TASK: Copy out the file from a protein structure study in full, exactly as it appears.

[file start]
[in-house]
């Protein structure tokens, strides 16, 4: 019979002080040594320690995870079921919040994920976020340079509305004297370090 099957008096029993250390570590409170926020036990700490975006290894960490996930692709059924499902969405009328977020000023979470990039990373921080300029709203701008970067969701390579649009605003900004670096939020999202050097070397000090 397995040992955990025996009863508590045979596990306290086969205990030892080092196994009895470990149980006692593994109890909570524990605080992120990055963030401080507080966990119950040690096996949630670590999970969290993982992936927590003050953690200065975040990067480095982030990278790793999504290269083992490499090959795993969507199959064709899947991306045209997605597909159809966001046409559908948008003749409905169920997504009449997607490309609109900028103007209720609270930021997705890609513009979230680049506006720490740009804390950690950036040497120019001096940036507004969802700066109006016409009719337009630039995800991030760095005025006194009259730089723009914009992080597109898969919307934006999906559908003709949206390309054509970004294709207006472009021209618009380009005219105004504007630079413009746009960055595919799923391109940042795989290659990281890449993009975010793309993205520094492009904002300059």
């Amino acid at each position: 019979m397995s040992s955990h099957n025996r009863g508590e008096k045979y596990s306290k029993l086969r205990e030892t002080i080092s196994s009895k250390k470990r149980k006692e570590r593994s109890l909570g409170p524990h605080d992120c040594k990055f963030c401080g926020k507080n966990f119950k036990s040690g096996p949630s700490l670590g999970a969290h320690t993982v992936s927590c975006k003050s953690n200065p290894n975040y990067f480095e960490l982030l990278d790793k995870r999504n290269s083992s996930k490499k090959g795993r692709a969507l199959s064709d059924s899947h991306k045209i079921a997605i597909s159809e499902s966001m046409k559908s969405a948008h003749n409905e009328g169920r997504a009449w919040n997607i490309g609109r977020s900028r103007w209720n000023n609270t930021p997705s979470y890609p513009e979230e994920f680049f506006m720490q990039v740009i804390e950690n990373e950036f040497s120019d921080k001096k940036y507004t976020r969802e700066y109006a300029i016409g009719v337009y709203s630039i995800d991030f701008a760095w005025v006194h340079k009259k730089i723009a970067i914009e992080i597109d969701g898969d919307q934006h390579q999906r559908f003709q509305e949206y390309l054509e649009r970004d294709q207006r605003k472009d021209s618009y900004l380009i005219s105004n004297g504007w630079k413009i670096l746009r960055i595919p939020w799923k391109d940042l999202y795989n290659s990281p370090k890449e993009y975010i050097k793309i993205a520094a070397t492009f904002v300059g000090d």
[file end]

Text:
[in-house]
């Protein structure tokens, strides 16, 4: 019979002080040594320690995870079921919040994920976020340079509305004297370090 099957008096029993250390570590409170926020036990700490975006290894960490996930692709059924499902969405009328977020000023979470990039990373921080300029709203701008970067969701390579649009605003900004670096939020999202050097070397000090 397995040992955990025996009863508590045979596990306290086969205990030892080092196994009895470990149980006692593994109890909570524990605080992120990055963030401080507080966990119950040690096996949630670590999970969290993982992936927590003050953690200065975040990067480095982030990278790793999504290269083992490499090959795993969507199959064709899947991306045209997605597909159809966001046409559908948008003749409905169920997504009449997607490309609109900028103007209720609270930021997705890609513009979230680049506006720490740009804390950690950036040497120019001096940036507004969802700066109006016409009719337009630039995800991030760095005025006194009259730089723009914009992080597109898969919307934006999906559908003709949206390309054509970004294709207006472009021209618009380009005219105004504007630079413009746009960055595919799923391109940042795989290659990281890449993009975010793309993205520094492009904002300059």
């Amino acid at each position: 019979m397995s040992s955990h099957n025996r009863g508590e008096k045979y596990s306290k029993l086969r205990e030892t002080i080092s196994s009895k250390k470990r149980k006692e570590r593994s109890l909570g409170p524990h605080d992120c040594k990055f963030c401080g926020k507080n966990f119950k036990s040690g096996p949630s700490l670590g999970a969290h320690t993982v992936s927590c975006k003050s953690n200065p290894n975040y990067f480095e960490l982030l990278d790793k995870r999504n290269s083992s996930k490499k090959g795993r692709a969507l199959s064709d059924s899947h991306k045209i079921a997605i597909s159809e499902s966001m046409k559908s969405a948008h003749n409905e009328g169920r997504a009449w919040n997607i490309g609109r977020s900028r103007w209720n000023n609270t930021p997705s979470y890609p513009e979230e994920f680049f506006m720490q990039v740009i804390e950690n990373e950036f040497s120019d921080k001096k940036y507004t976020r969802e700066y109006a300029i016409g009719v337009y709203s630039i995800d991030f701008a760095w005025v006194h340079k009259k730089i723009a970067i914009e992080i597109d969701g898969d919307q934006h390579q999906r559908f003709q509305e949206y390309l054509e649009r970004d294709q207006r605003k472009d021209s618009y900004l380009i005219s105004n004297g504007w630079k413009i670096l746009r960055i595919p939020w799923k391109d940042l999202y795989n290659s990281p370090k890449e993009y975010i050097k793309i993205a520094a070397t492009f904002v300059g000090d």